Quite often, putting a high price tag on a car, bag or home automatically deems it as ‘luxury’ in many people’s eyes. However, there’s a lot more to luxury than the extravagant price tag.
Take, for example, the dry cleaners near our studio. They have a posh, established looking and sounding brand, but actually use it as a facade, trading from a rundown every-day laundrette. You could say it’s just marketing which allows them to up their price and brand image. Supermarkets regularly do this by creating simulated brands to sell their own ‘value’ products for a higher price.
Cheap vs Steep
The emergence of fast fashion has led to premium looks with the low prices. You’ll notice that if a celebrity or royalty wear a particular item of clothing, which would have taken around 6 weeks to design, will hit the shelves of high-street retailers within 2 weeks. This is where luxury becomes a blurred line.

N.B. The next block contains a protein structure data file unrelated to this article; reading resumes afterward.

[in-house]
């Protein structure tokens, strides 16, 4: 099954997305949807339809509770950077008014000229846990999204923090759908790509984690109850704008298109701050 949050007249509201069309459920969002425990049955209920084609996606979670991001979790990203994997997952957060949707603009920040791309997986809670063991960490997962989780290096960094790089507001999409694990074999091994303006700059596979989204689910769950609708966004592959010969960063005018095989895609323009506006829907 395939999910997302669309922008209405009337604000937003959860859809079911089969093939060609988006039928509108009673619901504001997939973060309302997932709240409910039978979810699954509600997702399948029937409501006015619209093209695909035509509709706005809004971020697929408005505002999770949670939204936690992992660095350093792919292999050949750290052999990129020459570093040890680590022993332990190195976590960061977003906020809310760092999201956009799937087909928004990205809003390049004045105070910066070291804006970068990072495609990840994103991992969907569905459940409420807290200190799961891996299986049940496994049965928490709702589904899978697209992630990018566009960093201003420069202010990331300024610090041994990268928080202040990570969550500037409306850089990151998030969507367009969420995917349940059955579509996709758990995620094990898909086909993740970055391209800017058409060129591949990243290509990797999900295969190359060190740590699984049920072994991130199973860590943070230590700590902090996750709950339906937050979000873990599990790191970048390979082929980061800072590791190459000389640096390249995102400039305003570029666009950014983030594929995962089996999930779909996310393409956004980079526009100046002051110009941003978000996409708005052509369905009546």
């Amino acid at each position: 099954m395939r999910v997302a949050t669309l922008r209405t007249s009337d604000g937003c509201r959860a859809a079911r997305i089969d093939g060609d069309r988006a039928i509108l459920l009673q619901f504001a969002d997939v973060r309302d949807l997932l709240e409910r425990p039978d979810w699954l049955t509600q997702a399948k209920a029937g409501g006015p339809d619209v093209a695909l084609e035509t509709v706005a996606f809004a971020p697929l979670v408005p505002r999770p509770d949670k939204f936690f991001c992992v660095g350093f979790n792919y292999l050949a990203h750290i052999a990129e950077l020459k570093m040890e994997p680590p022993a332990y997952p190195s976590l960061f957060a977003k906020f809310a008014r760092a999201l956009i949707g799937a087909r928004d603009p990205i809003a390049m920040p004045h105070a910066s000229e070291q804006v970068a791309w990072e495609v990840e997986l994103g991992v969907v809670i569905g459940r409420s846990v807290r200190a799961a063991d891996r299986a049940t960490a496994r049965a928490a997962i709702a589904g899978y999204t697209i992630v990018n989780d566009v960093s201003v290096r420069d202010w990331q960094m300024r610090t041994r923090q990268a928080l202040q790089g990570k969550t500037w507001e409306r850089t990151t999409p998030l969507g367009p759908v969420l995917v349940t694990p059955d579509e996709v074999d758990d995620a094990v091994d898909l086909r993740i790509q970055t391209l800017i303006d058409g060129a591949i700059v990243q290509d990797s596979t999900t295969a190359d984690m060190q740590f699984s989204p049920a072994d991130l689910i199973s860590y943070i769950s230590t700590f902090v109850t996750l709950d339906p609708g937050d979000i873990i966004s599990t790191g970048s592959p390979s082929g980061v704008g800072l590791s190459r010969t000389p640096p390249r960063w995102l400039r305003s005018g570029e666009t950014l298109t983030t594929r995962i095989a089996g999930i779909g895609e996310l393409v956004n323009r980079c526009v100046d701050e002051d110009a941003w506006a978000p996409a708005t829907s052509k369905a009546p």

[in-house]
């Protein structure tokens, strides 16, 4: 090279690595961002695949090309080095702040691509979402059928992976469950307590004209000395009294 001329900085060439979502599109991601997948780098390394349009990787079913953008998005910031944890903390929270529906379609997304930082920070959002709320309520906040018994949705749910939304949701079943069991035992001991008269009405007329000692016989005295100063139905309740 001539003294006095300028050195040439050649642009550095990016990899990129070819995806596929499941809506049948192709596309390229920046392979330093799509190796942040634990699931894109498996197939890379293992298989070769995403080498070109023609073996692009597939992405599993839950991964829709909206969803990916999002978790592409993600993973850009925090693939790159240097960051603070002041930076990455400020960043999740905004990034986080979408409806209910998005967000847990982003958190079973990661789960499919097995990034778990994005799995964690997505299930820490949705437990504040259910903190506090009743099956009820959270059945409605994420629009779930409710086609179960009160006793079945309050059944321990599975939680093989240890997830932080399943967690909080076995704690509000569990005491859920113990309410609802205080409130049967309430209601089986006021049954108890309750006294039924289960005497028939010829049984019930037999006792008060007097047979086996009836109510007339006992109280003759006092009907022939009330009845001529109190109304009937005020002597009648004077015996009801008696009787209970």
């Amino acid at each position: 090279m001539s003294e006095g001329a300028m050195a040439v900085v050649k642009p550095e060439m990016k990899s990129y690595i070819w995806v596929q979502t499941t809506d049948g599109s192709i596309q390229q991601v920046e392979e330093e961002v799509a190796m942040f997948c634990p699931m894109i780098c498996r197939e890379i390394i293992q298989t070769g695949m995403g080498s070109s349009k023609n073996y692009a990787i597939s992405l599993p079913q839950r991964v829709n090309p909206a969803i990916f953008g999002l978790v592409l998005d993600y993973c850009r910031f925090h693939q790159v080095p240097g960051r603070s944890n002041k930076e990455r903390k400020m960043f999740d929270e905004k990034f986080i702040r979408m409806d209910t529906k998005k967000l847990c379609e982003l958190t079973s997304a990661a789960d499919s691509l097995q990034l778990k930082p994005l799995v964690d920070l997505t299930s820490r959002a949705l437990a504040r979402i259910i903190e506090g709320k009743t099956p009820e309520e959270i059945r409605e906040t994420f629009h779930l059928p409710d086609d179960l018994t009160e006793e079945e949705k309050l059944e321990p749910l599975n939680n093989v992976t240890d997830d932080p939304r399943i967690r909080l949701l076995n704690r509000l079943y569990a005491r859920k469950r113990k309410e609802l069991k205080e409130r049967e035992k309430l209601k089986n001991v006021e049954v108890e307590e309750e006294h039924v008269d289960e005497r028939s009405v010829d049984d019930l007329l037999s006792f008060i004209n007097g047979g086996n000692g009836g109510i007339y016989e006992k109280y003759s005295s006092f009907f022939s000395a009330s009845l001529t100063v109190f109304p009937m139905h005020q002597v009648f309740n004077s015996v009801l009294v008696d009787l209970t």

Many brands in recent years have tried to emulate luxury by using elegant typefaces and sophisticated branding and campaigns. Realistically though, it all comes down to value. If a handbag costs £10,000, why does it cost that? Has it been handcrafted by a skilled production team, using the finest materials available, sourced especially for that brand? Has the brand itself got the provenance and history to justify a premium price?
When we work with luxury brands, both established and emerging, we delve a lot deeper into the brand than just the logo. What story do they have to tell? What experiences have their employers or founders got to tell? What was their inspiration to create something luxurious?
Just to give you an idea of how prevalent this theme is, the cover photo to this article is of Primark products.
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